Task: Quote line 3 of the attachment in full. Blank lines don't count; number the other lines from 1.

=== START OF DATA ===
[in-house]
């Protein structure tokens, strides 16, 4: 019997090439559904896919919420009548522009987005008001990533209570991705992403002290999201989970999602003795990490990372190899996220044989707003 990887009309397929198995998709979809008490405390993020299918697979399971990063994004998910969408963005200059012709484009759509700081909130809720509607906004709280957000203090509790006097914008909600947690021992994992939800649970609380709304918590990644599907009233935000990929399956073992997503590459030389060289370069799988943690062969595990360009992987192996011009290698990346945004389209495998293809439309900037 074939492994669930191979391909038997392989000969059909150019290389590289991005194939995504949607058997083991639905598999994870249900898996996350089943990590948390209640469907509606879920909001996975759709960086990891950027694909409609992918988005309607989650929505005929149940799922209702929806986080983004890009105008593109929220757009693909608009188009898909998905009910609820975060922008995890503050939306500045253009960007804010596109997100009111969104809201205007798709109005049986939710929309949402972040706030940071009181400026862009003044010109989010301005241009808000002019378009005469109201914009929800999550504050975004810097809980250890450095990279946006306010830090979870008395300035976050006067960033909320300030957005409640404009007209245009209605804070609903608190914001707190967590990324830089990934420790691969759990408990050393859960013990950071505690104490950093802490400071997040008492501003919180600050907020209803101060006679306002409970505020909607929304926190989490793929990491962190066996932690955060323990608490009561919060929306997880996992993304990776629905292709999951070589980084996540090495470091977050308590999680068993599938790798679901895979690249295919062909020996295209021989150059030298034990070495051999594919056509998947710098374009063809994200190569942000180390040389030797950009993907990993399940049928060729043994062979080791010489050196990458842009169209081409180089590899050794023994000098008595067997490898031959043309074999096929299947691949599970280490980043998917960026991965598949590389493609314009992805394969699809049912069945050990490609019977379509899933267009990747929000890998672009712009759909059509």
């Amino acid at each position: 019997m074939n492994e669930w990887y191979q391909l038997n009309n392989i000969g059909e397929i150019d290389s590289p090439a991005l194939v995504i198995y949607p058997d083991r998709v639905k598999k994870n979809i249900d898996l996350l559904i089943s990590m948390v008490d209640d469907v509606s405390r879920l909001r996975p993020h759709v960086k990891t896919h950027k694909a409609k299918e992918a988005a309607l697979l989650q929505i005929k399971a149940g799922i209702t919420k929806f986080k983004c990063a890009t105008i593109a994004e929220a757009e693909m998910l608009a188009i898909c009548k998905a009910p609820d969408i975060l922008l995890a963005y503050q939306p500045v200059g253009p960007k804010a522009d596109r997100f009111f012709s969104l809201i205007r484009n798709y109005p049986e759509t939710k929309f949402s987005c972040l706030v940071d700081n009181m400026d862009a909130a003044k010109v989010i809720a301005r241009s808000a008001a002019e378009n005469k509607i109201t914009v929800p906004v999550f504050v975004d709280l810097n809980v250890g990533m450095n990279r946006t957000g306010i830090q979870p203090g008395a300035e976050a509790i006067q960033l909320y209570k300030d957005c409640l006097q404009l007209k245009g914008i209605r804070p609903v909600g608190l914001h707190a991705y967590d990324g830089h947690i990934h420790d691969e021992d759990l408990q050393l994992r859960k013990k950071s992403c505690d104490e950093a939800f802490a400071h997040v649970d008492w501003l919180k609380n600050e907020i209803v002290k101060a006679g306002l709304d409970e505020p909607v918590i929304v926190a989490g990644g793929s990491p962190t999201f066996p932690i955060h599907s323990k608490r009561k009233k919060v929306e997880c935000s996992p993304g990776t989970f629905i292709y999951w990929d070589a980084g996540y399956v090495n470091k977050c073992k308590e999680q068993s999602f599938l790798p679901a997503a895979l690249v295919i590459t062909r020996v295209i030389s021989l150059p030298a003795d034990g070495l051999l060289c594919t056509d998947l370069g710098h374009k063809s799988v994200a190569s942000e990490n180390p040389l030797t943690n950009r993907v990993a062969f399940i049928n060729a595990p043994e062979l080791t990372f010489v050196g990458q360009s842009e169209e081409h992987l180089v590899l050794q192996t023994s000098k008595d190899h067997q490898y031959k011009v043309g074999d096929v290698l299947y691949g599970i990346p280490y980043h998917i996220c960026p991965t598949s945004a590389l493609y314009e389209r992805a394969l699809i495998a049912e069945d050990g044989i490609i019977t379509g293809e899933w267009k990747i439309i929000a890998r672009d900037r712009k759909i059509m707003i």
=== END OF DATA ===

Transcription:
């Amino acid at each position: 019997m074939n492994e669930w990887y191979q391909l038997n009309n392989i000969g059909e397929i150019d290389s590289p090439a991005l194939v995504i198995y949607p058997d083991r998709v639905k598999k994870n979809i249900d898996l996350l559904i089943s990590m948390v008490d209640d469907v509606s405390r879920l909001r996975p993020h759709v960086k990891t896919h950027k694909a409609k299918e992918a988005a309607l697979l989650q929505i005929k399971a149940g799922i209702t919420k929806f986080k983004c990063a890009t105008i593109a994004e929220a757009e693909m998910l608009a188009i898909c009548k998905a009910p609820d969408i975060l922008l995890a963005y503050q939306p500045v200059g253009p960007k804010a522009d596109r997100f009111f012709s969104l809201i205007r484009n798709y109005p049986e759509t939710k929309f949402s987005c972040l706030v940071d700081n009181m400026d862009a909130a003044k010109v989010i809720a301005r241009s808000a008001a002019e378009n005469k509607i109201t914009v929800p906004v999550f504050v975004d709280l810097n809980v250890g990533m450095n990279r946006t957000g306010i830090q979870p203090g008395a300035e976050a509790i006067q960033l909320y209570k300030d957005c409640l006097q404009l007209k245009g914008i209605r804070p609903v909600g608190l914001h707190a991705y967590d990324g830089h947690i990934h420790d691969e021992d759990l408990q050393l994992r859960k013990k950071s992403c505690d104490e950093a939800f802490a400071h997040v649970d008492w501003l919180k609380n600050e907020i209803v002290k101060a006679g306002l709304d409970e505020p909607v918590i929304v926190a989490g990644g793929s990491p962190t999201f066996p932690i955060h599907s323990k608490r009561k009233k919060v929306e997880c935000s996992p993304g990776t989970f629905i292709y999951w990929d070589a980084g996540y399956v090495n470091k977050c073992k308590e999680q068993s999602f599938l790798p679901a997503a895979l690249v295919i590459t062909r020996v295209i030389s021989l150059p030298a003795d034990g070495l051999l060289c594919t056509d998947l370069g710098h374009k063809s799988v994200a190569s942000e990490n180390p040389l030797t943690n950009r993907v990993a062969f399940i049928n060729a595990p043994e062979l080791t990372f010489v050196g990458q360009s842009e169209e081409h992987l180089v590899l050794q192996t023994s000098k008595d190899h067997q490898y031959k011009v043309g074999d096929v290698l299947y691949g599970i990346p280490y980043h998917i996220c960026p991965t598949s945004a590389l493609y314009e389209r992805a394969l699809i495998a049912e069945d050990g044989i490609i019977t379509g293809e899933w267009k990747i439309i929000a890998r672009d900037r712009k759909i059509m707003i």